How to Keep Your Perennials Healthy and Disease-Free

How to Keep Your Perennials Healthy and Disease-Free


Starting with disease-resistant varieties saves you time, money, and labor. The Agastache Kudos Series is bred to be resistant to downy mildew.

Nobody likes diseased plants. When opening cases of plugs or cuttings from producers around the world, it’s reasonable to expect healthy plants. Disease takes its toll on a plant, delaying the ready time, stunting or disfiguring it, or at the worst, killing it.


Terra Nova Nurseries has to approach disease with the utmost of seriousness. Most of its plants are from tissue culture. As one spore or one bacterium can destroy a culture of plants, it starts with the cleanest of stock, already tested for viruses before initiation. Once a plant hits the greenhouse for weaning, growers do a two-fold approach to prevent disease: culture and sprays.


One must monitor a raft of conditions to prevent disease. Horizontal ventilation, humidity and temperature control, no overhead irrigation, and morning and daytime watering are all areas where one element out of control can devastate a crop. Handling a diseased plant without sanitation of hands and tools afterward is a great way to inoculate a crop. Be aware!


Scouting for problems is the responsibility of all. No grower can be everywhere at every time, so it is beneficial to train all who pass through the threshold of the greenhouse to be aware of disease (and insect) damage. A poster of disease pictures in the breakroom can be a constant reminder along with training. Viruses are more difficult to pinpoint but can be verified by using Agdia Immunostrip test kits for on-site plant viral analysis. These can determine the presence of tospoviruses like impatiens necrotic spot virus (INSV). Check out for more information.


Some genera like Pulmonaria used to show an 85% infection rate amongst the hybrid seedlings, after five years of breeding, this is down to 5%. Pictured is Pulmonaria ‘High Contrast,’ a Terra Nova variety bred to be resistant to powdery mildew.


Blue sticky cards can help determine the presence of thrips — the principal vector of INSV, a hugely non-discriminate virus.


Once a disease is confirmed, it’s time to find the best preventative — timing, rate, and time of application and reentry are important. Always use a cycle of two to three active chemicals to prevent resistance. Here are some examples of how Terra Nova Nurseries treats its top two.

Botrytis and Rust (Puccinea) Control:
1. Pageant: Mode of Action (MOA) group 7 to 11, preventive spray application at time of sticking cuttings, rate 15 grams/3 gallons
2. Palladium: MOA group 9 to 12, spray application at first sign of botrytis sporulation, rate 6 ounces/100 gallons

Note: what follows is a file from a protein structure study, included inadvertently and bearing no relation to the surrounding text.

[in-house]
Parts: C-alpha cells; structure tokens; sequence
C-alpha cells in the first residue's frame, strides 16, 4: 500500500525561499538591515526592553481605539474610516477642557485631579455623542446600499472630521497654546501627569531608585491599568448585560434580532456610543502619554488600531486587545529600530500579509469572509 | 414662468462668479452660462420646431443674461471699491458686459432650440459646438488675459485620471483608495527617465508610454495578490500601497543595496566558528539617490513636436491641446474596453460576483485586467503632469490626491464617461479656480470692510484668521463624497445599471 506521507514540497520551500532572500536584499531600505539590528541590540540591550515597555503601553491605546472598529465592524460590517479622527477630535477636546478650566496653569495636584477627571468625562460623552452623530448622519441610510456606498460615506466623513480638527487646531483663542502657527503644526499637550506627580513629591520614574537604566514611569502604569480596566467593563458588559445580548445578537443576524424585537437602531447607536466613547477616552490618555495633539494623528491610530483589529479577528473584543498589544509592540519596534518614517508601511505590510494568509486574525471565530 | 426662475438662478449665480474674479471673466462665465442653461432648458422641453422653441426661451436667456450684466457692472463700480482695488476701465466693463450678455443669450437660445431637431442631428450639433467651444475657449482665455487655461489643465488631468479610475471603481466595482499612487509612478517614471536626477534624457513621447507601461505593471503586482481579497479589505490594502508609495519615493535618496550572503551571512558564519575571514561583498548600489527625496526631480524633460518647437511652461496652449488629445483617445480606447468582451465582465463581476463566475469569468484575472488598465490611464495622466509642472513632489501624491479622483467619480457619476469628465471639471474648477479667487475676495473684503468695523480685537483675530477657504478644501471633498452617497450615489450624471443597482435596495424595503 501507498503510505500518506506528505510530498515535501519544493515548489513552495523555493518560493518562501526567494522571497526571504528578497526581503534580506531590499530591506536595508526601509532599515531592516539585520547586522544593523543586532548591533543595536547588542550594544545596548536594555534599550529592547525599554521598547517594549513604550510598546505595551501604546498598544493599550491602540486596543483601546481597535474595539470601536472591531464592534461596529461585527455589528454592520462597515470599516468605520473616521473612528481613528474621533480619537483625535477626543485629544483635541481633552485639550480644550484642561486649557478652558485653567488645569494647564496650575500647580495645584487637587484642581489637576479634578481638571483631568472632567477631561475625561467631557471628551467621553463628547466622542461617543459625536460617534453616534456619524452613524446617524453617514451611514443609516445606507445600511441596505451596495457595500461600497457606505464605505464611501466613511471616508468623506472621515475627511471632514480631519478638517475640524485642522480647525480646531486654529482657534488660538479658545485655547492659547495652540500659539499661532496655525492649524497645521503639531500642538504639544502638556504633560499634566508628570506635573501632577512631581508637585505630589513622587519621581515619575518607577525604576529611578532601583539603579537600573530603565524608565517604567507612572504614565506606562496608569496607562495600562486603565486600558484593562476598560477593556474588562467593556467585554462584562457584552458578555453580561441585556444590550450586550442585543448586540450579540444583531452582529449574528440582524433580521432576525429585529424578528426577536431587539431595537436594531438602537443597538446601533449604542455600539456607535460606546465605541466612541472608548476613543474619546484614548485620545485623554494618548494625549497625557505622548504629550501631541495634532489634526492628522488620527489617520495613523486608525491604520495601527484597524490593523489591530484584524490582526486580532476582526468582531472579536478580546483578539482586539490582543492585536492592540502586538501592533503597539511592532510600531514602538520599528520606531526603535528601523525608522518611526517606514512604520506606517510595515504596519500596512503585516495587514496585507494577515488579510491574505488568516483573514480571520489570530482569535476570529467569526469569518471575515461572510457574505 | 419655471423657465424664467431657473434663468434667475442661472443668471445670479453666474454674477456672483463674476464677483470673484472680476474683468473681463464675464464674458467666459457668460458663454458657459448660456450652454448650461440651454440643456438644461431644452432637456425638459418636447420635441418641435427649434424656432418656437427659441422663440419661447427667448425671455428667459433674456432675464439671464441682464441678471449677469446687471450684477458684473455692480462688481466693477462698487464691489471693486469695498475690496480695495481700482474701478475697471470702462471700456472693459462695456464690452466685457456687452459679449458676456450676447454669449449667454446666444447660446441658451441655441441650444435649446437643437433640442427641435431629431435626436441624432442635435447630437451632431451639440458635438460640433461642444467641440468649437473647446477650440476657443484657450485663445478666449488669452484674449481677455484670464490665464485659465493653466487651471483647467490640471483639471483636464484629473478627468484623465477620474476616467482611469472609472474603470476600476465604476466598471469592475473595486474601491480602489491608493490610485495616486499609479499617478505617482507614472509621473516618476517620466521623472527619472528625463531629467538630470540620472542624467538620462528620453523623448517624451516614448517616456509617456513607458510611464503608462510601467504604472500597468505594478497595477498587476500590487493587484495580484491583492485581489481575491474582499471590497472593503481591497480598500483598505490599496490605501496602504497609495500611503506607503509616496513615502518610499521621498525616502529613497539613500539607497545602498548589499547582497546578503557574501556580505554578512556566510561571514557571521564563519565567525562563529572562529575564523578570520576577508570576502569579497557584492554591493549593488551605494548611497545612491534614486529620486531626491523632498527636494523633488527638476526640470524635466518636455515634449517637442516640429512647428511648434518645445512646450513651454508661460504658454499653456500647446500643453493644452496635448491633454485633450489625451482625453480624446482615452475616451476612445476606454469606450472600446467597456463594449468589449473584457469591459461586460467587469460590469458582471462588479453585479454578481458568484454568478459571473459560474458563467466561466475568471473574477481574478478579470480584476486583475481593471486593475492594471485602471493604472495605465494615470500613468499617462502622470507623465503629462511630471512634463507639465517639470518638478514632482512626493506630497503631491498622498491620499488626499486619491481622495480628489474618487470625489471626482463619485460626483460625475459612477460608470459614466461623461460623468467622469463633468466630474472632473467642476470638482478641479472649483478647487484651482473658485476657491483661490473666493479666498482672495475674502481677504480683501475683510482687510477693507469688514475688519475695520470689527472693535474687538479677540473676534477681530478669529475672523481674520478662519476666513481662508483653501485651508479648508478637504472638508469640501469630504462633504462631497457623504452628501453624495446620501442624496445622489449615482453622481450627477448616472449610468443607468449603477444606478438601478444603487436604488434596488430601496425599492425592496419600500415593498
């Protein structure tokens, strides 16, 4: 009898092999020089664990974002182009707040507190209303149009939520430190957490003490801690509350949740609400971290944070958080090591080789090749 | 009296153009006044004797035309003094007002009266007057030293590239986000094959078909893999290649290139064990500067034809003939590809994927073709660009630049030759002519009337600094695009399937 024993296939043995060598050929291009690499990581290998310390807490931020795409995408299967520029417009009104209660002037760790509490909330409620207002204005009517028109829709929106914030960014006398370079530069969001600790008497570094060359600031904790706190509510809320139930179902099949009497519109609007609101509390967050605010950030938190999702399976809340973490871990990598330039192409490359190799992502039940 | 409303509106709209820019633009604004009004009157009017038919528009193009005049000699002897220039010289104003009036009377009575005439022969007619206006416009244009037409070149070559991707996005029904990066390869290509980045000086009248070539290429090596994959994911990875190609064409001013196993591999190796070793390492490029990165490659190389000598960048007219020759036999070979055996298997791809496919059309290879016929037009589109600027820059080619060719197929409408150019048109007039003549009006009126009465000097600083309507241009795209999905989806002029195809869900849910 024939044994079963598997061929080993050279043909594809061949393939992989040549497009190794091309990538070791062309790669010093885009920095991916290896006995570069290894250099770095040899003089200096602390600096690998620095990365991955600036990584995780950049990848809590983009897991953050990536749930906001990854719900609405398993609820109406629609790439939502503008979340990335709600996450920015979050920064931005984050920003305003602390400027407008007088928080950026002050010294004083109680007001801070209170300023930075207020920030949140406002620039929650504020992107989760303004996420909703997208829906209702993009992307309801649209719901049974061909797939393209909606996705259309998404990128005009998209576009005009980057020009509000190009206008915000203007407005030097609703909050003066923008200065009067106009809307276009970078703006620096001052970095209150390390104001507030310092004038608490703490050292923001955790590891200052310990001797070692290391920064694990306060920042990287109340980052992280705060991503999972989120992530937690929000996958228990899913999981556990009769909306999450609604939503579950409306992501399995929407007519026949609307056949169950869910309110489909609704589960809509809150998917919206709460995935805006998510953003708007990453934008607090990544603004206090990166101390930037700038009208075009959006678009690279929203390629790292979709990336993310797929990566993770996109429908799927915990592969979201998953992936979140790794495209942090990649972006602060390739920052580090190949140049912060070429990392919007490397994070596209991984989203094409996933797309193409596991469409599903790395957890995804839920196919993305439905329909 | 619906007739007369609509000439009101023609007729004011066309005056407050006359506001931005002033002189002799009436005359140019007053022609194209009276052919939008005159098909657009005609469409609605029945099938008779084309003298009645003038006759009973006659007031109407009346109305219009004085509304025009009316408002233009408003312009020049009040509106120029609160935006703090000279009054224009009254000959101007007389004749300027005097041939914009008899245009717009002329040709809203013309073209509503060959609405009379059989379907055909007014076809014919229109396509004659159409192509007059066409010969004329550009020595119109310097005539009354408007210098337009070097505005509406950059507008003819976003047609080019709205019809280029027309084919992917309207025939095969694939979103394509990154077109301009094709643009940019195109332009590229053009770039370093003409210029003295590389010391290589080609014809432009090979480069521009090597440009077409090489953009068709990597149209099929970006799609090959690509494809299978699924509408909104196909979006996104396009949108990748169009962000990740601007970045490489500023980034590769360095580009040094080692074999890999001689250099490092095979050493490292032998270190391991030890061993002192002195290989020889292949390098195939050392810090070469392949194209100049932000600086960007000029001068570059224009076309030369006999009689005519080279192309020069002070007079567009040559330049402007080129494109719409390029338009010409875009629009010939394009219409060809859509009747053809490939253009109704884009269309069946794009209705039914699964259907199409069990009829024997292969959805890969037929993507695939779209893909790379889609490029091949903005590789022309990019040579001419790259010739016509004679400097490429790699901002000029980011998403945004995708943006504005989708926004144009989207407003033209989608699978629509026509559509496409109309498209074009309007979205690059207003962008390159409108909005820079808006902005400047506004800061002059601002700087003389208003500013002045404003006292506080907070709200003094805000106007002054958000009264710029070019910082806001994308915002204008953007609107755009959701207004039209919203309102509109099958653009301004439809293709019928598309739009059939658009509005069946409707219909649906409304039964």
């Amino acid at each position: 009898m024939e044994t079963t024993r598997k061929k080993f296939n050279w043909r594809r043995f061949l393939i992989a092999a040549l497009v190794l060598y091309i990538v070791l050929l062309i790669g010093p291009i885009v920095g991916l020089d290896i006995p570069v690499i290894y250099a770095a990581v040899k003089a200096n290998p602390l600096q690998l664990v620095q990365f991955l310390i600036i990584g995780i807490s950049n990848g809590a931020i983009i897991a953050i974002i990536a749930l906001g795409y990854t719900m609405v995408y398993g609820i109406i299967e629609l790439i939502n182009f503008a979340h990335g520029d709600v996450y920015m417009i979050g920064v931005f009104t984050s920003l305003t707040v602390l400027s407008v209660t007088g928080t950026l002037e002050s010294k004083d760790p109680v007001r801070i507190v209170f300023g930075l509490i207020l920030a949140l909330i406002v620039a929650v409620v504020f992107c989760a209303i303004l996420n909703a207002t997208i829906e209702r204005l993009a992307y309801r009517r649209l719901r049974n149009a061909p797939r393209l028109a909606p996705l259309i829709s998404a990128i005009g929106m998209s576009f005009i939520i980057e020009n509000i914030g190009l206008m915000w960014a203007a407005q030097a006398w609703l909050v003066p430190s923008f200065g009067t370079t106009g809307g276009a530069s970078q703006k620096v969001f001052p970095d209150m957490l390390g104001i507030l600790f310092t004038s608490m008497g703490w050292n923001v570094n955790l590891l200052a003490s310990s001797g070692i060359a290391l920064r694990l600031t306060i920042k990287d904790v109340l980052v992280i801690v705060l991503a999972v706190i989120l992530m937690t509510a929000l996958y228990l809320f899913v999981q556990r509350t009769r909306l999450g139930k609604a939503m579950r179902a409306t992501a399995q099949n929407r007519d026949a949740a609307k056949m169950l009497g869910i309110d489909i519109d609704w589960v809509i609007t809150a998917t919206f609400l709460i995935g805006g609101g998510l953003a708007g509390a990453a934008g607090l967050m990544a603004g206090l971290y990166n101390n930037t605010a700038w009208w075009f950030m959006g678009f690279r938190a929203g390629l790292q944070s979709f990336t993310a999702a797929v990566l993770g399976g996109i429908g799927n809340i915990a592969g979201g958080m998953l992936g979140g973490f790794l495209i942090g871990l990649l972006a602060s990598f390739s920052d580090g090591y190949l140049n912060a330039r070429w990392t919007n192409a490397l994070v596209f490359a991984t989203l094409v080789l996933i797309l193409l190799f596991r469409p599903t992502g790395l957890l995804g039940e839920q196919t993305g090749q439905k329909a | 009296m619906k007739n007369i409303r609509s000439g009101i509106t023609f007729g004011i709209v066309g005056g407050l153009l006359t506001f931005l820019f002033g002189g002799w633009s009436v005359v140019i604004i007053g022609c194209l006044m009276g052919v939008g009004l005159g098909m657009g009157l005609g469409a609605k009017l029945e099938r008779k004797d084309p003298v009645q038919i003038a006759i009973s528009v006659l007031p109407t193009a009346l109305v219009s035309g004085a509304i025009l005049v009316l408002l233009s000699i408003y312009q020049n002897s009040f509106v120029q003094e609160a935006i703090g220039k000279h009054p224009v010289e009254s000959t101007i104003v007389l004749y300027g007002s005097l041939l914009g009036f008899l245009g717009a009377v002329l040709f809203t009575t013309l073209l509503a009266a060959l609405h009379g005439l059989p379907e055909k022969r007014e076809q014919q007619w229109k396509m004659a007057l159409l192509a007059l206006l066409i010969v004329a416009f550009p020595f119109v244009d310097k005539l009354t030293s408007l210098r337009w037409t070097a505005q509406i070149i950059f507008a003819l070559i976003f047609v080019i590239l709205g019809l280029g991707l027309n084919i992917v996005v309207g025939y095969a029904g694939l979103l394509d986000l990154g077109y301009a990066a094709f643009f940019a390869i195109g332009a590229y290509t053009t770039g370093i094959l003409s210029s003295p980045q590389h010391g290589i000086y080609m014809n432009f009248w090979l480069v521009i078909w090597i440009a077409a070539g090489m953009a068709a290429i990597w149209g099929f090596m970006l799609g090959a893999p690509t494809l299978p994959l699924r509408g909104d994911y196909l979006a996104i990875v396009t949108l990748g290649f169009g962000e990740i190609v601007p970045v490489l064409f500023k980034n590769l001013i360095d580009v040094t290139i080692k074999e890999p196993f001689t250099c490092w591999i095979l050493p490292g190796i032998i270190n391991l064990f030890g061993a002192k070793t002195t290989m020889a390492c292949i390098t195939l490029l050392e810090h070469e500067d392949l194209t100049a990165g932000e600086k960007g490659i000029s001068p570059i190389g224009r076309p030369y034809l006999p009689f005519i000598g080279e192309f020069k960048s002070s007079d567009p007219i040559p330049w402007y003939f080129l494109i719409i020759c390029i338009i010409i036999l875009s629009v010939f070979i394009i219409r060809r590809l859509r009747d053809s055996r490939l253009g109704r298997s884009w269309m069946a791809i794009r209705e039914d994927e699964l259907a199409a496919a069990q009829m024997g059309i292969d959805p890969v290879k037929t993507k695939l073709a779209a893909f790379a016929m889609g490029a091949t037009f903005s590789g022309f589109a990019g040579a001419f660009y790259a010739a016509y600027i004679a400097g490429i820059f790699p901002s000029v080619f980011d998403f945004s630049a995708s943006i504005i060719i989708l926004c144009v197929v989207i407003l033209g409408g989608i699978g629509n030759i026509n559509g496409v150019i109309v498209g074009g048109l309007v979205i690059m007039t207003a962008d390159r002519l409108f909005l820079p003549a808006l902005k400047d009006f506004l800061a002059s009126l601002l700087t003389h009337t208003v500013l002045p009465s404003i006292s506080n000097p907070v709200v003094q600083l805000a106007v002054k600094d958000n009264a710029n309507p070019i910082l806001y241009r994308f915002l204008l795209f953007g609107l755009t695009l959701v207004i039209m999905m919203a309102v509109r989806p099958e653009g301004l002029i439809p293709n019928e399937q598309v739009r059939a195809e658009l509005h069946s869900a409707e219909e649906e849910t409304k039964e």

3. Orkestra: MOA group 7 to 11, spray application, botrytis rotation, rust preventative, 8 ounces/100 gallons
Spring and fall application is most effective for Rust control. This rotation has proved to be effective for both Botrytis and Rust control. The fungicides are applied by spray and work by tissue contact.

Powdery Mildew Spray Rotation:
1. MOA 7 to 11 (Pageant, Orkestra, Mural,) Heritage (MOA 11)
2. Rotate MOA 7 to 11 with MOA 9 to 12 (Palladium)

For more detailed information on prevention/control of disease, as well as how INSV can be prevented through thrips control, refer to the chart below.


Save Yourself the Hassle, Start With Disease-Resistant Genera

It’s better to start with a plant that has been bred to be disease resistant, which results in plants that are successful for the grower and ultimately, the consumer. In our trials, thousands of hybrids are observed. Many times plants are inoculated by spraying them with a water spray deflected off a mildewed specimen. If disease pops up, our ruthless breeders yell, “Off with its head!” and the plant is removed. Some genera like Pulmonaria used to show an 85% infection rate amongst the hybrid seedlings. In five years of breeding, this was down to 5%. Remember: Disease-resistant plants save time, money, and labor.

Disclaimer: It is always the pesticide applicator’s responsibility, by law, to read and follow current label directions for the specific pesticide being used. The authors, Terra Nova Nurseries, assume no liability resulting from the use of any listed information for educational, governmental, or commercial use of pesticides mentioned. Please rely on pest control suggestions from your local county Extension office, Department of Agriculture, or land-grant university, as pesticide uses vary between states, municipalities, and countries.